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Change necessary to support carers and improve quality of care

by Lisa Carr

Mike Williams, Managing director at Tagtronics

Homecare is at a critical point, as minimal resources are leading to a recruitment crisis. Mike Williams, Managing Director at Tagtronics – a company innovating to improve care quality for homecare businesses – explores the modern homecare sector and discusses the internal shifts necessary to support carers and improve quality of care.

Homecare growth

Homecare saw rapid growth in the 1990s and 2000s, supported by societal trends, as people were living longer, and more women were entering the workplace – meaning elderly family members needed external care.

Since then, legislation and the establishment of regulatory bodies (eg the CQC in 2008) has continually lifted homecare standards and ensured high-quality care across the UK.

In 2022, homecare is still growing, with recent research predicting a 1.5% growth rate over the next five years. However, increased demand is seeing homecare businesses continue to be over-stretched and under-resourced. There is a huge opportunity for business growth, but to maintain quality of care during growth, the industry must first address workforce concerns.

The rising problem

Homecare is currently facing the biggest recruitment crisis in its history.

Carers are the heart of the homecare sector – but rising pressures from increased demand and staff shortages has made recruitment and retention of quality staff difficult. The turnover rate of staff in adult social care was 34.4% in 2020/21 – almost 25% higher than the national average.

Government support

The government has recognised the need to step in and support homecare. However, even with the £1.6 billion pledged per year for local councils, this isn’t enough to support the sector. Legislation creates further boundaries for carers. To ensure continuity of care, carers often work shorter hours over five days, which can make them ineligible for social welfare.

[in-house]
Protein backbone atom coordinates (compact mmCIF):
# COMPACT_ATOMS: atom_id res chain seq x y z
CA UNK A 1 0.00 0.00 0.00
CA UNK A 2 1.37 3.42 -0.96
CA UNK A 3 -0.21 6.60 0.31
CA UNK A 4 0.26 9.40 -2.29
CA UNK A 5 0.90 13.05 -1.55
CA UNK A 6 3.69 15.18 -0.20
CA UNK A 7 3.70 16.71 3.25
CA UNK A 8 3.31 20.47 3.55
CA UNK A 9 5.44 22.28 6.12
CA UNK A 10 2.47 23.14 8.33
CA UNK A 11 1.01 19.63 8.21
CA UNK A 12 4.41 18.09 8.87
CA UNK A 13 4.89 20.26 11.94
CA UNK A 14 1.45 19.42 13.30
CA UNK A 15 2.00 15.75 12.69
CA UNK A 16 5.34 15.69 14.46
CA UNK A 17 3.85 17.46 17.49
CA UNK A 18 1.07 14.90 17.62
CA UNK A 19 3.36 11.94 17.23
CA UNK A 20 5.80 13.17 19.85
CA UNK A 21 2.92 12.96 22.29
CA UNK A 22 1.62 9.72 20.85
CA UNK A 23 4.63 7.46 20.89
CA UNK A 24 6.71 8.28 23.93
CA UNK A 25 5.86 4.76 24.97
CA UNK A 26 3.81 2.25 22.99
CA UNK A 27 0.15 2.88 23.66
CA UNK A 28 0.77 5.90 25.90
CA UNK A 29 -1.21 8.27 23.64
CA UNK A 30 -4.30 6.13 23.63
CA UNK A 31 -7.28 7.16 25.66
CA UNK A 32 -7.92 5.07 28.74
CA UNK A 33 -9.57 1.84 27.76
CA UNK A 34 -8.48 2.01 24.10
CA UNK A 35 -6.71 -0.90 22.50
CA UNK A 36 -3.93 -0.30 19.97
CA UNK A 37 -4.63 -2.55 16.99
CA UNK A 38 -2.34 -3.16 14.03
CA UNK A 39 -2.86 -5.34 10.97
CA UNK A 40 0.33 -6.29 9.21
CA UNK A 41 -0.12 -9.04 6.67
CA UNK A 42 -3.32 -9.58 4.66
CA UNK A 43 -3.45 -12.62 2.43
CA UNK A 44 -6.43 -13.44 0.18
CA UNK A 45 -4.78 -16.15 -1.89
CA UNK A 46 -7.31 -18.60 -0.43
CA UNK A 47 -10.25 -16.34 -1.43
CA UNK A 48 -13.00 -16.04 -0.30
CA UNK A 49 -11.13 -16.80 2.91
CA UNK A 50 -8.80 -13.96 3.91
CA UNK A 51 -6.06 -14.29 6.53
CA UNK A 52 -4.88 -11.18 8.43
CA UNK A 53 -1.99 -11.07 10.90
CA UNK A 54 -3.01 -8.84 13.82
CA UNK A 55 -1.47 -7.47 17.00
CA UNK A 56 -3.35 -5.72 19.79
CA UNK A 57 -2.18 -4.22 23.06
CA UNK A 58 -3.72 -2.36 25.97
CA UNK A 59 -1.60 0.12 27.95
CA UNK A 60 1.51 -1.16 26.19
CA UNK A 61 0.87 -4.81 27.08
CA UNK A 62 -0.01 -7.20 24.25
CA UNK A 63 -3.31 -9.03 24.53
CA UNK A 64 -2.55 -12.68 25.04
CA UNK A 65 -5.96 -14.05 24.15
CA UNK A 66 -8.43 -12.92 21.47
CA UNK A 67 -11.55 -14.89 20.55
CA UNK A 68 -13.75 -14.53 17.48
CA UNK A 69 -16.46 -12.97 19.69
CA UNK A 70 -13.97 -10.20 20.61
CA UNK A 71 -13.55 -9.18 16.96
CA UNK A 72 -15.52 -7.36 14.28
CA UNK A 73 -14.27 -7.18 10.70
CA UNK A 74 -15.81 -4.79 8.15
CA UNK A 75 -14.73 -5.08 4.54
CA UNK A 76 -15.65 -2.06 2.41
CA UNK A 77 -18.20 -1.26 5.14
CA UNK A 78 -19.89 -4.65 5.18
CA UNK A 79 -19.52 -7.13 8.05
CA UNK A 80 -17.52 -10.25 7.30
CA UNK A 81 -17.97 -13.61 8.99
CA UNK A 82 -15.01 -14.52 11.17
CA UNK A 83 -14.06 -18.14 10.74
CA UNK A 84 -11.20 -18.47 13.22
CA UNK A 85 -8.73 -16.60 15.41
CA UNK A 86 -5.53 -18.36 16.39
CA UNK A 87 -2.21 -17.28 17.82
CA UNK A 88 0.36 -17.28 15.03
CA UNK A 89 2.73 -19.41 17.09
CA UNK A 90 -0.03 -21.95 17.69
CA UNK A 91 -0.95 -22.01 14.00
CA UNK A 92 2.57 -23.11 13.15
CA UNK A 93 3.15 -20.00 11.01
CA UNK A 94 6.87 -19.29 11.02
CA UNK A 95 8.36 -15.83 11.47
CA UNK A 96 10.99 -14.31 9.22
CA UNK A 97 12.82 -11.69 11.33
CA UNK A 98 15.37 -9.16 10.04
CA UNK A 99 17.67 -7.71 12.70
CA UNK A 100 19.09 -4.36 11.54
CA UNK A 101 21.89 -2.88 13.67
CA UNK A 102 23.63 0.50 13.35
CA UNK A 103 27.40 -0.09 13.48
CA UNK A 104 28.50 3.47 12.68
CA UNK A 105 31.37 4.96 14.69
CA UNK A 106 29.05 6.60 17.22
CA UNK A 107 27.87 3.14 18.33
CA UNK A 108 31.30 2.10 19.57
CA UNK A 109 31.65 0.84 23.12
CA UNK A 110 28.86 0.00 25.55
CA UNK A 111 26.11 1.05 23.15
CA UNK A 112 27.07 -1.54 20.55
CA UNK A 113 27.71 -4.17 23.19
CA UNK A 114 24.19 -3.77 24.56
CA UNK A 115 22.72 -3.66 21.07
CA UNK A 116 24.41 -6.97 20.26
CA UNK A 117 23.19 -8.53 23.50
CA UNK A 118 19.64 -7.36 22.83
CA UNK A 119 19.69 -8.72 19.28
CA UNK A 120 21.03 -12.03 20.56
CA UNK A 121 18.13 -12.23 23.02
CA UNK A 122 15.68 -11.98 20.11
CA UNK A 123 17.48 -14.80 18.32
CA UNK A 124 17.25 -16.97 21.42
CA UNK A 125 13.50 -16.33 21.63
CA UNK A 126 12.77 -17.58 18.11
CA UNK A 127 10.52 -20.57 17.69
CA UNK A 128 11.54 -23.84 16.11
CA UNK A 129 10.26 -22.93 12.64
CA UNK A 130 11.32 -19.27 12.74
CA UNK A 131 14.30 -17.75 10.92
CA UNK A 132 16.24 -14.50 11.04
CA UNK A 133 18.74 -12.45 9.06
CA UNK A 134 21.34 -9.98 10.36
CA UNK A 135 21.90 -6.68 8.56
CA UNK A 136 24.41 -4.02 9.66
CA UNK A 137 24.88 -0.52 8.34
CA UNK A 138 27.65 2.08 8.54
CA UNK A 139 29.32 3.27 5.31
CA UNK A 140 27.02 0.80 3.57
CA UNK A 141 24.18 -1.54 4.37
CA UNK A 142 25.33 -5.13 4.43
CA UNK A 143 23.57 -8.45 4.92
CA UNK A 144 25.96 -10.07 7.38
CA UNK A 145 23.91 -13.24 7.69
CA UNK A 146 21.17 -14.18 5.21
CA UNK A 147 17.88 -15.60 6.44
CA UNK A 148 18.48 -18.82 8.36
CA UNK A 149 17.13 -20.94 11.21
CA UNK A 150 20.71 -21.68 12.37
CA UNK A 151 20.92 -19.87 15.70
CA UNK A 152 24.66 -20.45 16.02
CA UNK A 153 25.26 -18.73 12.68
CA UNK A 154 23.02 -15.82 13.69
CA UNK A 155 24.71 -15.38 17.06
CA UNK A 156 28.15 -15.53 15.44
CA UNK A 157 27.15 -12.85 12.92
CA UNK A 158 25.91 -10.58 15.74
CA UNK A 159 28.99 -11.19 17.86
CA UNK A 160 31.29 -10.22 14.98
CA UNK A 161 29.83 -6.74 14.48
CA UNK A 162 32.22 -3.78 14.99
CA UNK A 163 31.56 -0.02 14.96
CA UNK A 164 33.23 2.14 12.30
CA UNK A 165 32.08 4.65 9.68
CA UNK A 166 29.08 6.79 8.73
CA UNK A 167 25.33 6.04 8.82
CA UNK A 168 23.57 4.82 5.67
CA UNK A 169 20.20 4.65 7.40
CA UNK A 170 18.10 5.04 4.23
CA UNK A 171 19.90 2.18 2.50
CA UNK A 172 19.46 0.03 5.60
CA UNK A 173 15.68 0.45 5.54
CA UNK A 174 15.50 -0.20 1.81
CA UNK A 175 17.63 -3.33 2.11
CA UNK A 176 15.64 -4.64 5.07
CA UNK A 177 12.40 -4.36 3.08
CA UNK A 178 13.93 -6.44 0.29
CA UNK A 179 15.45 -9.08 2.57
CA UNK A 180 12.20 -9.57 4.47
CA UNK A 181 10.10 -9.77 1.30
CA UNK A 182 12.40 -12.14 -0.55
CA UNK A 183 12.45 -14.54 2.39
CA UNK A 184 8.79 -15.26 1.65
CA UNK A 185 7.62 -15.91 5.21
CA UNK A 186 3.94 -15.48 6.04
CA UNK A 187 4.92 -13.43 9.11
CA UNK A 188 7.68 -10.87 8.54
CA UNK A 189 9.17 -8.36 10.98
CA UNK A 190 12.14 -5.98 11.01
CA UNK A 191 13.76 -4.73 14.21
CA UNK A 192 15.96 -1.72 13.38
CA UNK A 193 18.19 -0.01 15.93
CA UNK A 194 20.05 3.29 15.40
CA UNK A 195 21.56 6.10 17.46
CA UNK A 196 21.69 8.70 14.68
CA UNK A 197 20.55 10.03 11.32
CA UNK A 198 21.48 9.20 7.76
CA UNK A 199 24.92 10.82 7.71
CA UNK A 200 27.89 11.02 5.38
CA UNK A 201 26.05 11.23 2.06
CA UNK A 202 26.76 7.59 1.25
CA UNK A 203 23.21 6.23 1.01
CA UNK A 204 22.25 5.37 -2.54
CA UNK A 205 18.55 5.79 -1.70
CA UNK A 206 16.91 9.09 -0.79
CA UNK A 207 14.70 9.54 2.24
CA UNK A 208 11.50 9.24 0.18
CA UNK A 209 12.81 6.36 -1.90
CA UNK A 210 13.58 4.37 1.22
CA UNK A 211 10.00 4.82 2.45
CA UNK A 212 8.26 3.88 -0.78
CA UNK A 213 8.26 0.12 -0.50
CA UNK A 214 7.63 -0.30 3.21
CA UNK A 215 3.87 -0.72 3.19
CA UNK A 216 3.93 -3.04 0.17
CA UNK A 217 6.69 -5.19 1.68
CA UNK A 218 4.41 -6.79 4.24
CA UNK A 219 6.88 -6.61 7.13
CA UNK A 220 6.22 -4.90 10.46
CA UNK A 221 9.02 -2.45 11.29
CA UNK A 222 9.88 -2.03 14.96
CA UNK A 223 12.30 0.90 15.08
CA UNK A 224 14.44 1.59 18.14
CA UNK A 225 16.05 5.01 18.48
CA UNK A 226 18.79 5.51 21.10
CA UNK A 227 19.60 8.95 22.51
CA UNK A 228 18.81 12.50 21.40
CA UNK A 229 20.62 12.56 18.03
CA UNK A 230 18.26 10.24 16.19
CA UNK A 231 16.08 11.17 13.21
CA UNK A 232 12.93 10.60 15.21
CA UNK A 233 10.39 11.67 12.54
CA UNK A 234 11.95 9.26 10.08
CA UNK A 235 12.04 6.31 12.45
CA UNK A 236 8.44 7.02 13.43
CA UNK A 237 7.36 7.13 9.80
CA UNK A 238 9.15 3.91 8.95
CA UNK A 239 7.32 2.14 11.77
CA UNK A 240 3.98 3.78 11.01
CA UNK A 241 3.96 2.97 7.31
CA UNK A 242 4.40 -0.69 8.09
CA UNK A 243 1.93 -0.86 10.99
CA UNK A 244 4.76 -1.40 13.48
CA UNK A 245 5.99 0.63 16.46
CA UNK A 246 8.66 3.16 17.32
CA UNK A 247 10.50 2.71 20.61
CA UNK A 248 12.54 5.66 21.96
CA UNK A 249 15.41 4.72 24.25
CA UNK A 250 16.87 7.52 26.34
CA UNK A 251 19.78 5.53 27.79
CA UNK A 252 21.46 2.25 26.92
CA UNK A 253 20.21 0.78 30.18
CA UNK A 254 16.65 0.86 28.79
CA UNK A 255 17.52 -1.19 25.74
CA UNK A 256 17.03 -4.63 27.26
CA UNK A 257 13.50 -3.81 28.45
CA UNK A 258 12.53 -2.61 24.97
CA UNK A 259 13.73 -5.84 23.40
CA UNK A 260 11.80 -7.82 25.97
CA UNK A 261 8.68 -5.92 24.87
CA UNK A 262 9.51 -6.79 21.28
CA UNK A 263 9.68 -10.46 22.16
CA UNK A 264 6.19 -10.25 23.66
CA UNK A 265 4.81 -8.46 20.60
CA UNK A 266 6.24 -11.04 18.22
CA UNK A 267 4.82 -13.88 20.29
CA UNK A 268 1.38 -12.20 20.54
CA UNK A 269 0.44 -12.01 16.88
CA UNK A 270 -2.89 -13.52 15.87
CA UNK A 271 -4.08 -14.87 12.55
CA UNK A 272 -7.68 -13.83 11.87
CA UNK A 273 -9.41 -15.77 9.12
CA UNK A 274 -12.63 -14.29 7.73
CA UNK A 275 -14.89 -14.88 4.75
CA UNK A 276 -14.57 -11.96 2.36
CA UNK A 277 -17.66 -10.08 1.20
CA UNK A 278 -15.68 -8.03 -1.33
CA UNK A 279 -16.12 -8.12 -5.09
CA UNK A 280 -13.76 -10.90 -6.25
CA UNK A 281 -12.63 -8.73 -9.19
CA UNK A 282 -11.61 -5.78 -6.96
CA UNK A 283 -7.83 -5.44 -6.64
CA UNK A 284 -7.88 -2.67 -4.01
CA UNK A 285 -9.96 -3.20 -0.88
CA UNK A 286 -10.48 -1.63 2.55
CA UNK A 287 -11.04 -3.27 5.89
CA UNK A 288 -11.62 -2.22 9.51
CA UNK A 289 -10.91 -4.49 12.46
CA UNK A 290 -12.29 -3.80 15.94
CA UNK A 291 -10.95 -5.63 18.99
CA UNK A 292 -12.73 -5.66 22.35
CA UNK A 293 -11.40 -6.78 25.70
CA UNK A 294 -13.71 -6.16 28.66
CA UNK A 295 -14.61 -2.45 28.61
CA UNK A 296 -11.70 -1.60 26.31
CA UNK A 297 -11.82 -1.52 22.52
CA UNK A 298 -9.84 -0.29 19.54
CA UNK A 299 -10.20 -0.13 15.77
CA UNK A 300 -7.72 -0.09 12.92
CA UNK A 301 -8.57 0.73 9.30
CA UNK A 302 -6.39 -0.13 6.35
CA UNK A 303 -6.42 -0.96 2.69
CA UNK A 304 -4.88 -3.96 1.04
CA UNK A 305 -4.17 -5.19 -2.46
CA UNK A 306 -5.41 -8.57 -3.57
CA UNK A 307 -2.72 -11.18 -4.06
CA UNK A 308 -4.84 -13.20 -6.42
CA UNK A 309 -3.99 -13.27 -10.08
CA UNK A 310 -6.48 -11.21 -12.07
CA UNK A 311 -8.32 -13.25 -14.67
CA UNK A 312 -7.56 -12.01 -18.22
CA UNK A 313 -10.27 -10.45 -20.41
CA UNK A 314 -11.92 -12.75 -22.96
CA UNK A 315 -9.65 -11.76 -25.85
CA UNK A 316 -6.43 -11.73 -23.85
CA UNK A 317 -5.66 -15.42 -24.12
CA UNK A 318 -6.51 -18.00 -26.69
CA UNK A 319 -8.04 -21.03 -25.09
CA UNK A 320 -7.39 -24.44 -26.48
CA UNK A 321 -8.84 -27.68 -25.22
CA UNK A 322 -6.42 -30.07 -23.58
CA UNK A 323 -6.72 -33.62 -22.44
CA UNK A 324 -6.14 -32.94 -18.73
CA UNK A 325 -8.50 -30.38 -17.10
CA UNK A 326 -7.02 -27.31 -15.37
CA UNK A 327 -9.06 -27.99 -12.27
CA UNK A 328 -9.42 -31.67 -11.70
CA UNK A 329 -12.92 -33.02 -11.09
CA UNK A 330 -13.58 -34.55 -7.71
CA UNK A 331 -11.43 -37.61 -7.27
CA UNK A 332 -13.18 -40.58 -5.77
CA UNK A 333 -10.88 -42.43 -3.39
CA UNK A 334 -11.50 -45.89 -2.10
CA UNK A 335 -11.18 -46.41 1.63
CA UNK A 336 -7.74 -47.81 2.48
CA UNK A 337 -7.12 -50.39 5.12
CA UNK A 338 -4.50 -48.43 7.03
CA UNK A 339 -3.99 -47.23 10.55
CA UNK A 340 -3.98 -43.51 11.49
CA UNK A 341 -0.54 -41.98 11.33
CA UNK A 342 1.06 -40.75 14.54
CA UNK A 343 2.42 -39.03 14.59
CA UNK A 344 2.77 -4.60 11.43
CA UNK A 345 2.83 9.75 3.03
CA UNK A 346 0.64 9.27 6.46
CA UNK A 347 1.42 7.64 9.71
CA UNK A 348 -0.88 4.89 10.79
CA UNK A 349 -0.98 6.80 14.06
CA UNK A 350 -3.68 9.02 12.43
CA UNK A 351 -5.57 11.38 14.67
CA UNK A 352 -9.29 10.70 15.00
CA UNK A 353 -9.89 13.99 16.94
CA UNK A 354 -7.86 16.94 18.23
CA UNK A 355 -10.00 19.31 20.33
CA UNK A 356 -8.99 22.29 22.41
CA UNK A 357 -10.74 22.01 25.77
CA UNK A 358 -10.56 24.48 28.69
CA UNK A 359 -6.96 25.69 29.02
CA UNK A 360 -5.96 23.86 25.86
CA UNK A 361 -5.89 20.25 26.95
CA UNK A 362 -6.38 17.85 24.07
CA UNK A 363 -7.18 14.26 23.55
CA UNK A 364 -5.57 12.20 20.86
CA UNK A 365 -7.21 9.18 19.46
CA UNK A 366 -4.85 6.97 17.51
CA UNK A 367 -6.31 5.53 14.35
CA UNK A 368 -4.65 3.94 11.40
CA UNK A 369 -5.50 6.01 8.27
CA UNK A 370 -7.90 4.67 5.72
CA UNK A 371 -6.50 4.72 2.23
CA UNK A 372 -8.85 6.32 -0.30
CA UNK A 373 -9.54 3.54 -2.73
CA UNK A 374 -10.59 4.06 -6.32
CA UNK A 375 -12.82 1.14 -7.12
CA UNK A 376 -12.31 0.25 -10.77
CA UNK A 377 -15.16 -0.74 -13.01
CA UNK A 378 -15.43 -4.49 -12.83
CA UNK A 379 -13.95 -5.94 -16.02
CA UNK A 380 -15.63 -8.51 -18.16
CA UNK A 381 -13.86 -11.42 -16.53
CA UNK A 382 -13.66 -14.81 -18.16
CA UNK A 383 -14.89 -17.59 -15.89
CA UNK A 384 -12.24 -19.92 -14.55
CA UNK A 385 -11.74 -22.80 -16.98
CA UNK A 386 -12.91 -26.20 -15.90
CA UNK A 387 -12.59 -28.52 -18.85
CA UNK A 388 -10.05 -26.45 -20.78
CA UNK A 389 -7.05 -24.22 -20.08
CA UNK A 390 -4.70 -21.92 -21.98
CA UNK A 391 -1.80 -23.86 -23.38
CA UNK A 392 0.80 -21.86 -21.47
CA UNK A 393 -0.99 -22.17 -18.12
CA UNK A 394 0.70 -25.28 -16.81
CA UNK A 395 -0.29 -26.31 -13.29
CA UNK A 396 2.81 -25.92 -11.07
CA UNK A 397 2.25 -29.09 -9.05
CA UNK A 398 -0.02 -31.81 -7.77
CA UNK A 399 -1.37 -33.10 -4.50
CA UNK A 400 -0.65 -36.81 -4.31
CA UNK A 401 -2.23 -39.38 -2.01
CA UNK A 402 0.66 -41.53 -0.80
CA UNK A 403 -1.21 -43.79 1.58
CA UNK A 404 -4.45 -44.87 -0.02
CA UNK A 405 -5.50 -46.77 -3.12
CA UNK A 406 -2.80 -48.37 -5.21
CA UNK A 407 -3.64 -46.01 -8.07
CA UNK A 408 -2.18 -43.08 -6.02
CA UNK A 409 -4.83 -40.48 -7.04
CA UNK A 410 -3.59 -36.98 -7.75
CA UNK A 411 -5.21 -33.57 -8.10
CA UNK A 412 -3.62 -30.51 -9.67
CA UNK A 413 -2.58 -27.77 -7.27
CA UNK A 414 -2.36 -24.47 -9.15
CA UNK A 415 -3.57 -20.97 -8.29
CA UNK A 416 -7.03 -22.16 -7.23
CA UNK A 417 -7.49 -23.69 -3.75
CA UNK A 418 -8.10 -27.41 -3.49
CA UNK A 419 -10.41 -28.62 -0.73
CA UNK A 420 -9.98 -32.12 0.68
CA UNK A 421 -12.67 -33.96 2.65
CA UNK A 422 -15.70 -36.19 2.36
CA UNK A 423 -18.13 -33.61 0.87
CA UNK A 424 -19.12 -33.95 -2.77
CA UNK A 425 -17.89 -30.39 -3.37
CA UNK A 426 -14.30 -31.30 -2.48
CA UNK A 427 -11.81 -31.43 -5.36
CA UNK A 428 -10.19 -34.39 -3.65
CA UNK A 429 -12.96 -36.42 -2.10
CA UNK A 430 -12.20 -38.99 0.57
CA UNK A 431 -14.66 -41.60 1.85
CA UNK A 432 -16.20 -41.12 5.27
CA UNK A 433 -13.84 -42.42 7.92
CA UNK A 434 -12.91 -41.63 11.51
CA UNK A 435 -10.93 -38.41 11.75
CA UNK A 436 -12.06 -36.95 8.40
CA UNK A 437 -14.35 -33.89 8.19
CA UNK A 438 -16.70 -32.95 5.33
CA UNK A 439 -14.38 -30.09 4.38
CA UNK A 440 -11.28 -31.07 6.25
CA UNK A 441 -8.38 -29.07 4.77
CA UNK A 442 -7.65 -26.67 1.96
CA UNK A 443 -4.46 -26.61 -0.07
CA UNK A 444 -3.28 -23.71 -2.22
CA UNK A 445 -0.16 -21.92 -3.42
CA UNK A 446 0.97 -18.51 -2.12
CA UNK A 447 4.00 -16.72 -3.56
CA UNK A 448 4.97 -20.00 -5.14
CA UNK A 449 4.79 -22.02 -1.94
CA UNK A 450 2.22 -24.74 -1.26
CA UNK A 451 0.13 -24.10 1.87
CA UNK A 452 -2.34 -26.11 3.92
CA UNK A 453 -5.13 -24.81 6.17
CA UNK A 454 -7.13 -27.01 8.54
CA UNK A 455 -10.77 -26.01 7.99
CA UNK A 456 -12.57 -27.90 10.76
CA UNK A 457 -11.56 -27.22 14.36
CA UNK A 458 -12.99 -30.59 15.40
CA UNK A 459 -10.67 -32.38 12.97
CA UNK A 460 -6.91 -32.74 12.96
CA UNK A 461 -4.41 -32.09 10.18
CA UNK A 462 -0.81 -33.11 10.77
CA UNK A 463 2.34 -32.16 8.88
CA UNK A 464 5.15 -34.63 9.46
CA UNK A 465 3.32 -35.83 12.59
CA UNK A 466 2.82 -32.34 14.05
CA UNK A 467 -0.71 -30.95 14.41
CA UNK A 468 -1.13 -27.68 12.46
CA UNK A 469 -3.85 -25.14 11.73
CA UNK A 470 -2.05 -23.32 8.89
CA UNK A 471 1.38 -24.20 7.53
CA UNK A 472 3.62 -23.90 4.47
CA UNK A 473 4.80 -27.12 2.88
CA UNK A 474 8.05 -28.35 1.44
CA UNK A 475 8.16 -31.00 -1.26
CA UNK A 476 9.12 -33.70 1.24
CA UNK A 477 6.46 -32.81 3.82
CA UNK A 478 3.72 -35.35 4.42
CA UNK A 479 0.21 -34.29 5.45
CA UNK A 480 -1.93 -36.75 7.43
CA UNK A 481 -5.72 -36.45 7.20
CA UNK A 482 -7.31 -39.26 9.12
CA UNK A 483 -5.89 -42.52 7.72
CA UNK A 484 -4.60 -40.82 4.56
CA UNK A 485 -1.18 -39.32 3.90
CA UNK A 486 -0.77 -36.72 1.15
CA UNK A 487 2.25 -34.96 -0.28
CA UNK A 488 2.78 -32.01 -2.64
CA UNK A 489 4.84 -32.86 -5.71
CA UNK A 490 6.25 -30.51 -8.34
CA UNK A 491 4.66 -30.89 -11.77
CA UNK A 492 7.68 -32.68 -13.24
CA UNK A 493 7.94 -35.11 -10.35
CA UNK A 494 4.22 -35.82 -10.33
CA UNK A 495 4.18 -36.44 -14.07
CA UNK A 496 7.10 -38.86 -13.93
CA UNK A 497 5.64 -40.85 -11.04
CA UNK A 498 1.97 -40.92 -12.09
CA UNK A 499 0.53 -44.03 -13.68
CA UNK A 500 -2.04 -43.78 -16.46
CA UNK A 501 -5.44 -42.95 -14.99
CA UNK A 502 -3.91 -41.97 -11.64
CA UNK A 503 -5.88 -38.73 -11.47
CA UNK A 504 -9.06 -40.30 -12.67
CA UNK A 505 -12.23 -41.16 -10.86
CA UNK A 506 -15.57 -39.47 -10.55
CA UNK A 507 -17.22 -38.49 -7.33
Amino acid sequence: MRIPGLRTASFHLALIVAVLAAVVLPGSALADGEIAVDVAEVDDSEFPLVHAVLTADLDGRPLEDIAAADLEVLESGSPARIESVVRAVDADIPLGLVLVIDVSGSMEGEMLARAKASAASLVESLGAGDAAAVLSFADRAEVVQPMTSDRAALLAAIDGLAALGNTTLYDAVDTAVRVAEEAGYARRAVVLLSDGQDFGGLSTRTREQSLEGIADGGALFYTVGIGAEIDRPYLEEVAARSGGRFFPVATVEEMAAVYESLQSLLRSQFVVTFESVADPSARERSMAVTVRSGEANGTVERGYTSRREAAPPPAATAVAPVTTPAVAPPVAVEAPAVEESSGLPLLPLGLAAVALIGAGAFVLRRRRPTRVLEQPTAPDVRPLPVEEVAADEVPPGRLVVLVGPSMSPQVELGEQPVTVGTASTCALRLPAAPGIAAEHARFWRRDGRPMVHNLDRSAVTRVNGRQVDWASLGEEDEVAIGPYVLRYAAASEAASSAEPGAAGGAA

As funding trails behind homecare innovation, there’s a need for an internal shift to support teams and ensure high-quality care.

Supporting carers with internal change

  1. Improving carer experience

Carers work in homecare because they love to support those who need it most. However, much of their time can be taken up filling out daily charts and other forms of paperwork.

Minimising admin time provides carers with more time to build relationships with service users to deliver a higher quality of care. Moving paperwork to a digital system – advocated by Sajid Javid with targets for 80% of social care providers to have moved to digital records by March 2024 – reduces time taken to complete admin tasks and minimises mistakes.

  • Boosting efficiency to improve pay

Pay is a key issue for carers, with reports that 45% of care workers believe increasing pay is the best way to attract new recruits.

Without government support, companies are now raising carers’ pay individually, those within these companies have reported feeling more motivated to deliver a higher quality of care, as they feel more recognised and valued.

Financial resources are extremely stretched in homecare businesses, however new systems can identify pockets of capacity to boost efficiencies and enable much-needed pay increases.

  • Supporting career progression

Consider how you could support progression from within your homecare business. What additional training could you offer your carers to help them develop?

With a digital system, all employee management data can be integrated, including carer training, recruitment, supervision reviews and appraisals, keeping all the documents to support progression in one place.

You may feel there’s little time to make internal changes, but the growing recruitment crisis means now is the time to improve your quality of care and your work environment for carers.

If you want to know how an integrated system could help your business, visit Tagtronics or call 01254 819 200.

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